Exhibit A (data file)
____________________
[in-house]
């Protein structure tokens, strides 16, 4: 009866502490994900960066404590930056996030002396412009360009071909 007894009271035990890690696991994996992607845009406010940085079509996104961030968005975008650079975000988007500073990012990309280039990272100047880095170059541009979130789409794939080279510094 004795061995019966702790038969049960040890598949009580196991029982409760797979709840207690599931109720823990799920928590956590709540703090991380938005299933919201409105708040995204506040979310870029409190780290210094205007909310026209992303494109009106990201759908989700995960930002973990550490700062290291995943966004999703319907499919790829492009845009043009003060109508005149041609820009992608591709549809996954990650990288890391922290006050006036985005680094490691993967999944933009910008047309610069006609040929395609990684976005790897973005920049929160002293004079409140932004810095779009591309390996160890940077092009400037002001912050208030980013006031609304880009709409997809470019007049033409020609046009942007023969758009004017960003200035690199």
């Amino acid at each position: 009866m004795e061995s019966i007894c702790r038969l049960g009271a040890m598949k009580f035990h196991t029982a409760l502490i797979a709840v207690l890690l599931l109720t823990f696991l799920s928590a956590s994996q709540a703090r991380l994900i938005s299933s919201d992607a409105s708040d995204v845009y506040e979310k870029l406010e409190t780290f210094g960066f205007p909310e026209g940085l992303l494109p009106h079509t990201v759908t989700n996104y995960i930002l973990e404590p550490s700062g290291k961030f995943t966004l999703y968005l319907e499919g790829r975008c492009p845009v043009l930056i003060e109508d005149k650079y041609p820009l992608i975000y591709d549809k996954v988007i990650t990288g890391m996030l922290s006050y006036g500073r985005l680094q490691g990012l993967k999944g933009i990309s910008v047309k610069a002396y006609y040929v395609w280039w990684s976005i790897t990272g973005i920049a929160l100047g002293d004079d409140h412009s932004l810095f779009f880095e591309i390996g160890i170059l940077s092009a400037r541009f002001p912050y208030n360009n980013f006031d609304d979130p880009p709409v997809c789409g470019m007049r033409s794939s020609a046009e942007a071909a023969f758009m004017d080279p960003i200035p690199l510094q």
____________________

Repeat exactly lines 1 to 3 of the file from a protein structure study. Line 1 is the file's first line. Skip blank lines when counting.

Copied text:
[in-house]
């Protein structure tokens, strides 16, 4: 009866502490994900960066404590930056996030002396412009360009071909 007894009271035990890690696991994996992607845009406010940085079509996104961030968005975008650079975000988007500073990012990309280039990272100047880095170059541009979130789409794939080279510094 004795061995019966702790038969049960040890598949009580196991029982409760797979709840207690599931109720823990799920928590956590709540703090991380938005299933919201409105708040995204506040979310870029409190780290210094205007909310026209992303494109009106990201759908989700995960930002973990550490700062290291995943966004999703319907499919790829492009845009043009003060109508005149041609820009992608591709549809996954990650990288890391922290006050006036985005680094490691993967999944933009910008047309610069006609040929395609990684976005790897973005920049929160002293004079409140932004810095779009591309390996160890940077092009400037002001912050208030980013006031609304880009709409997809470019007049033409020609046009942007023969758009004017960003200035690199």
């Amino acid at each position: 009866m004795e061995s019966i007894c702790r038969l049960g009271a040890m598949k009580f035990h196991t029982a409760l502490i797979a709840v207690l890690l599931l109720t823990f696991l799920s928590a956590s994996q709540a703090r991380l994900i938005s299933s919201d992607a409105s708040d995204v845009y506040e979310k870029l406010e409190t780290f210094g960066f205007p909310e026209g940085l992303l494109p009106h079509t990201v759908t989700n996104y995960i930002l973990e404590p550490s700062g290291k961030f995943t966004l999703y968005l319907e499919g790829r975008c492009p845009v043009l930056i003060e109508d005149k650079y041609p820009l992608i975000y591709d549809k996954v988007i990650t990288g890391m996030l922290s006050y006036g500073r985005l680094q490691g990012l993967k999944g933009i990309s910008v047309k610069a002396y006609y040929v395609w280039w990684s976005i790897t990272g973005i920049a929160l100047g002293d004079d409140h412009s932004l810095f779009f880095e591309i390996g160890i170059l940077s092009a400037r541009f002001p912050y208030n360009n980013f006031d609304d979130p880009p709409v997809c789409g470019m007049r033409s794939s020609a046009e942007a071909a023969f758009m004017d080279p960003i200035p690199l510094q």